Miami's Best Albums of 2007

Suicide Blonde picks 'em.

It's that time of year again — the end, that is, when High Fidelity-style geeks compile High Fidelity-style best-of-the-year lists. There are slobbering dissections of Spoon's Ga Ga Ga Ga, blathering babble about Arcade Fire's Neon Bible, and a crock of criticism of M.I.A.'s Kala.

If that's what you want, look elsewhere. All I got is albums by South Florida artists.

Of course I'm supposed to mention Pitbull's The Boatlift, Rick Ross's Rise to Power, and whatever Slip-N-Slide released this year. Okay, there, I just did — but everyone knows about them. Oh, and there's Iron & Wine's The Shepherd's Dog. If you like precious acoustic ballads by portly bearded men, tailor-made for quarter-life-crisis-movie soundtracks, scoop it up. But really, the guy was raised in South Carolina, lived in Miami for a few years, and is now in Austin, Texas. South Florida needs to stop claiming him already.

Forget about all that. Here's a list of worthy local releases in 2007 that go beyond outsiders' expectations of Miami's music. There actually is music here beyond shake-ya-ass anthems. These 10 selections are presented alphabetically, because they come from such disparate genres that it's impossible to rank them.

The Eat, It's Not the Eat, It's the Humidity (Alternative Tentacles): Okay, this is definitely not new — it's a reissue, but so much time has passed since its original release, it'll be new to pretty much anyone under the age of at least 30. The Eat was probably the city's most revered early punk band, one of the first to play sets of all-original songs in the cover-band climate of the late Seventies. But the extremely limited run of the group's seven-inches and full-length made its work the stuff of legend. Jello Biafra — formerly of the Dead Kennedys, and head of Alternative Tentacles — did everyone the favor of compiling them all and commissioning new album art by local guy Chuck Loose. This is essential listening for anyone who pretends to care about South Florida rock history.

Garcia, Life Unscripted (Crazy Hood/Latchkey Recordings): Garcia is hands-down one of the most focused and hard-working local MCs. Seriously — the guy plays something like 100 shows a year. Luckily he has the mike skills to make it all worthwhile. On Life Unscripted, he displays his full range on everything from introspective, DJ Honda-produced tracks to the lascivious club bounce of "GaveHerDat" (which also features Crazy Hood pal and hip-hop prodigal son N.O.R.E.). Garcia has the lyrical talent and sense of history to impress the underground kids. He also has the swagger and knack for hooks to get everyone else shakin' their shit.

Guajiro, Material Subversivo (I Scream): This band is made up of two Cubans, a Puerto Rican, an Irish guy, and absolutely no gimmicks. Though they could go all cheesy with the Latin rock thing, they just happen to switch in and out of Spanish when they feel like it — hey, that's true Miami. Plus their blistering, old-school-style hardcore will kick your ass and make tight-pantsed-come-lately bands weep, their guyliner running with shame. (Drummer Doug MacKinnon played with both Slapshot and the Vandals — how's that for punk cred?)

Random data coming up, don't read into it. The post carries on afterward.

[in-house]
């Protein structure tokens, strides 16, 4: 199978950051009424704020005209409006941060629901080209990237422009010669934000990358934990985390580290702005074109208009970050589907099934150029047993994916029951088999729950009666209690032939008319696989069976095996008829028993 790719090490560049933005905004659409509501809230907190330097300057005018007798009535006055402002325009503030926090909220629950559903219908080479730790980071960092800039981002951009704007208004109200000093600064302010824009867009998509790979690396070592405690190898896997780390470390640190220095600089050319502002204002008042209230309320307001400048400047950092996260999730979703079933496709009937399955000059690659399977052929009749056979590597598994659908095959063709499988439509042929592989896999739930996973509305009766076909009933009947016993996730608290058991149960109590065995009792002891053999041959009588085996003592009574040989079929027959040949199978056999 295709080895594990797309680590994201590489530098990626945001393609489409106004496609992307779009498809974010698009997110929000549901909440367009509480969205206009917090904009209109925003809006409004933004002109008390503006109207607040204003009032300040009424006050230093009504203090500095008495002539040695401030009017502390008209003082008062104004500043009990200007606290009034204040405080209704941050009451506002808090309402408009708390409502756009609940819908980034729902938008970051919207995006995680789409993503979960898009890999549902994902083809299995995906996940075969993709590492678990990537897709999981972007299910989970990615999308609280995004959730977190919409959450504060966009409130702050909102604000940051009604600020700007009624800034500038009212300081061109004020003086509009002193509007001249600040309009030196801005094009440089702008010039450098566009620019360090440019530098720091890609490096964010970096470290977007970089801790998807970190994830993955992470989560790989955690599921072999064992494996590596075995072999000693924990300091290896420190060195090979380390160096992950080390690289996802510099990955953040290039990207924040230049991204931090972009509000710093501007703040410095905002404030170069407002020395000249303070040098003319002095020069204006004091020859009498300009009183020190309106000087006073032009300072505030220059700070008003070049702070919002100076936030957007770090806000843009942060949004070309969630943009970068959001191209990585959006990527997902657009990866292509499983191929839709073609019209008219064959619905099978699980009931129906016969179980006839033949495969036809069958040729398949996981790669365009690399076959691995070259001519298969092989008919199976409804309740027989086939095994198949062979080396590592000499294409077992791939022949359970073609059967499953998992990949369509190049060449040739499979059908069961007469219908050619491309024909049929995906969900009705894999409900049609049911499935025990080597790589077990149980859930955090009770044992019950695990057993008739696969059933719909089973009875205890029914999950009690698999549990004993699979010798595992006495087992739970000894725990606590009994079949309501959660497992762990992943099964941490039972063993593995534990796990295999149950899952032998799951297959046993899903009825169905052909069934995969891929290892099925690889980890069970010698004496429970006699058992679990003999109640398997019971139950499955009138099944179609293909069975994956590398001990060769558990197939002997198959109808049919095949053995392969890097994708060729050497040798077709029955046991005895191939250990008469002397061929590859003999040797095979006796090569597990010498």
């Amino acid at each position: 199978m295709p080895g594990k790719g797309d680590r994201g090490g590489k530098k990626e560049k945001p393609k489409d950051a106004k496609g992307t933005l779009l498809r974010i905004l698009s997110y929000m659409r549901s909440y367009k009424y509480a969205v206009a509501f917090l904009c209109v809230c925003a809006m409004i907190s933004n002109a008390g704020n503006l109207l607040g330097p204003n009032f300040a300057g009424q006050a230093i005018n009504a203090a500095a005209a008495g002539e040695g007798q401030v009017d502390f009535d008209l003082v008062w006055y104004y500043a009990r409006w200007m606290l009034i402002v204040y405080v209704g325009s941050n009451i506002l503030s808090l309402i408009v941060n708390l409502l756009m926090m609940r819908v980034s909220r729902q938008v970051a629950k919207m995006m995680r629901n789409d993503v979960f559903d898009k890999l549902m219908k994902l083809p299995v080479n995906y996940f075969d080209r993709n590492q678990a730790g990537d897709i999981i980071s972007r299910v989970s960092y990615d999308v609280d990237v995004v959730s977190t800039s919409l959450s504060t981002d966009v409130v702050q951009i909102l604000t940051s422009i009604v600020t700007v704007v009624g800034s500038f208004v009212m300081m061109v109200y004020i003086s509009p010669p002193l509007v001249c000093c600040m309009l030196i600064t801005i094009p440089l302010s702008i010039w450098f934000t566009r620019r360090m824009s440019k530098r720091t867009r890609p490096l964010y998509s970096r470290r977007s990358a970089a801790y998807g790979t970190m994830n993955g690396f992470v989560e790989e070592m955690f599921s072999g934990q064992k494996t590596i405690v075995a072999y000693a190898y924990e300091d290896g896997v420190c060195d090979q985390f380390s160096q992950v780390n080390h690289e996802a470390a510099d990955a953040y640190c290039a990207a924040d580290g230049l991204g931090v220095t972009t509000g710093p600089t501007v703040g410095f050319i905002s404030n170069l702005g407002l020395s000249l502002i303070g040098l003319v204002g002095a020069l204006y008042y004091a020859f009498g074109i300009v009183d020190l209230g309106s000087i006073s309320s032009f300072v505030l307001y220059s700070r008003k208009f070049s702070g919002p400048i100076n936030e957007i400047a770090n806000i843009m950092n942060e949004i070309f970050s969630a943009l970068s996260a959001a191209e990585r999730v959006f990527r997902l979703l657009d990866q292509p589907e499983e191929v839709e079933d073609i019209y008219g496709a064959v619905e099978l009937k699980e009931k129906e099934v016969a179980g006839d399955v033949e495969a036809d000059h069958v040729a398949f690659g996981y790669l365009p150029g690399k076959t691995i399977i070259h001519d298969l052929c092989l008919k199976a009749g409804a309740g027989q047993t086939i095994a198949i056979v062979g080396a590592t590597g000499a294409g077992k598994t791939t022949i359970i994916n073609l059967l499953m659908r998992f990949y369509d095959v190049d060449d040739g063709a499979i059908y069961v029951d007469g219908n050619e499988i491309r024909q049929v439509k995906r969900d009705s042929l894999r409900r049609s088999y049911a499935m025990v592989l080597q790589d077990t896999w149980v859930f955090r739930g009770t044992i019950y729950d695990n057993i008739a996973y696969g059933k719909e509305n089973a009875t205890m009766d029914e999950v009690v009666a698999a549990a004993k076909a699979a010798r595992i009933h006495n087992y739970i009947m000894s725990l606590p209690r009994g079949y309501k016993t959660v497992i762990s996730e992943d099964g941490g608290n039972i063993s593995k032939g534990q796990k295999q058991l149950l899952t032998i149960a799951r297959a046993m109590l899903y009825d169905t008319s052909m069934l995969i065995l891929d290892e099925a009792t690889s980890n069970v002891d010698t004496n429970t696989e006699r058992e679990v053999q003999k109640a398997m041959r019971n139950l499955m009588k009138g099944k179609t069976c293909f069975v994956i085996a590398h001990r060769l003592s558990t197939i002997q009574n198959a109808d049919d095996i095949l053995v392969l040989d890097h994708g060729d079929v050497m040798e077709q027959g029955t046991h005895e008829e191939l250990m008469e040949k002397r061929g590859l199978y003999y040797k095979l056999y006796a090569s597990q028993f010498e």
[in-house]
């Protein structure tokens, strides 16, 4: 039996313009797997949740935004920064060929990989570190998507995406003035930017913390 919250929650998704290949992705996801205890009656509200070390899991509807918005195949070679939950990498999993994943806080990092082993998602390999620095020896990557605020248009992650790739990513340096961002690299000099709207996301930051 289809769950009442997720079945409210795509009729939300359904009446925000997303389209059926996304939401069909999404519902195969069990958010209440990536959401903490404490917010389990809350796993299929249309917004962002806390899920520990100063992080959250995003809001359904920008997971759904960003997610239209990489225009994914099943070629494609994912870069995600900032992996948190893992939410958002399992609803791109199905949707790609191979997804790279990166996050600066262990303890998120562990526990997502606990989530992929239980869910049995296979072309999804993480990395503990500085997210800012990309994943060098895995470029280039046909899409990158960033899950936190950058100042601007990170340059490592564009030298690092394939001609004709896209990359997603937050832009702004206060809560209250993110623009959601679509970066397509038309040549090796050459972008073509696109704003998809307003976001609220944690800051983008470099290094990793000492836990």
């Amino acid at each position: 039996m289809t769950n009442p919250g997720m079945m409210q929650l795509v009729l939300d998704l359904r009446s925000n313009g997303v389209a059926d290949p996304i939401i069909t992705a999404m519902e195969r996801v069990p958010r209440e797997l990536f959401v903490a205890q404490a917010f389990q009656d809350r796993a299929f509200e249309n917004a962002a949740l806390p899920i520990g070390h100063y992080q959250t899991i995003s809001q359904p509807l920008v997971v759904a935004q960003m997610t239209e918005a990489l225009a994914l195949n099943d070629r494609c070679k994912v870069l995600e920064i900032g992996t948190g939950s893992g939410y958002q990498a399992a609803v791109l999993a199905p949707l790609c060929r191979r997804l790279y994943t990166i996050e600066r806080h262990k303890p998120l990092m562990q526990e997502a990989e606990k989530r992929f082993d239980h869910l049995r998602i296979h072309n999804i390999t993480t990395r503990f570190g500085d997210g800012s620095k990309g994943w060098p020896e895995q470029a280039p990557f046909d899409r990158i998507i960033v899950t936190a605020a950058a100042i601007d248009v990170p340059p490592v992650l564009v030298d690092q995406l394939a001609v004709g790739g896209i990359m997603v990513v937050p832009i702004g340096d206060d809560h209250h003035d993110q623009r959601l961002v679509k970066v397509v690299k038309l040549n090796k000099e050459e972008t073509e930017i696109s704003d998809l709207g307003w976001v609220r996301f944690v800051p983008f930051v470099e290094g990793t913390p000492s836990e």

Jacob Miller, Who We Are (Dogleg Music): This Miami Shores-raised, New World School-educated singer/songwriter loves Bob Dylan — looks like him, even sounds like him. But not in a ripoff or imitative way. The incredibly young Miller already has an old soul's grasp of searching lyrics, rollicking piano, and perfect harmonica hooks. And his totally humble, calm, but slightly fragile persona makes you want to hug the guy. All he needs is a soundtrack placement on prime-time TV, and stardom awaits.

The Postmarks, The Postmarks (Unfiltered Records): This is one local release that had everyone at Rolling Stone, Spin, Pitchfork, et al., freaking out — and for good reason. It's a collection of whip-smart, wistful, British-influenced indie pop, sounding staggeringly miles away from South Florida. Thank God the sun didn't destroy their twee little souls, because we wouldn't have gotten the sweet, reedy, female-sung goodness of tracks like "Goodbye." Also their frontwoman's first name is Tim.

John Ralston, Sorry Vampire (Vagrant): I'm reaching a little far afield here, to Lake Worth, but this album is so damn good I had to include it. The former Legends of Rodeo frontman left behind the alt-country leanings a couple of solo albums ago, and instead reincarnated himself as a creator of mind-blowing, almost orchestral pop songs. Imagine Elliott Smith, perhaps, but happier, and often backed on a recording by a bed of, literally, 100 different tracks. Ralston must be a madman in the studio, but the songs are so strong that live and pared down to a regular band, they still work. Now if only he would play them around here more often. Did I mention he sets a high standard for the human face? Meow!

Otto Von Schirach, Spine Serpents of Sperm Island (self-released): This is sort of an unofficial record — Schirach's last studio full-length was Maxipad Detention, released on Ipecac in 2006. But he also knows his fans are voracious freaks, so he blessed them with this typically conservatively titled collection. It's more deliciously disgusting breakcore, electronic noise mayhem obsessed with bodily functions and ghouls. Song titles like "Satanic Unicorn Orgy" or "Ovulation Celebration"? Yes, please. Schirach is so on another level that even a bootleg makes the cut.

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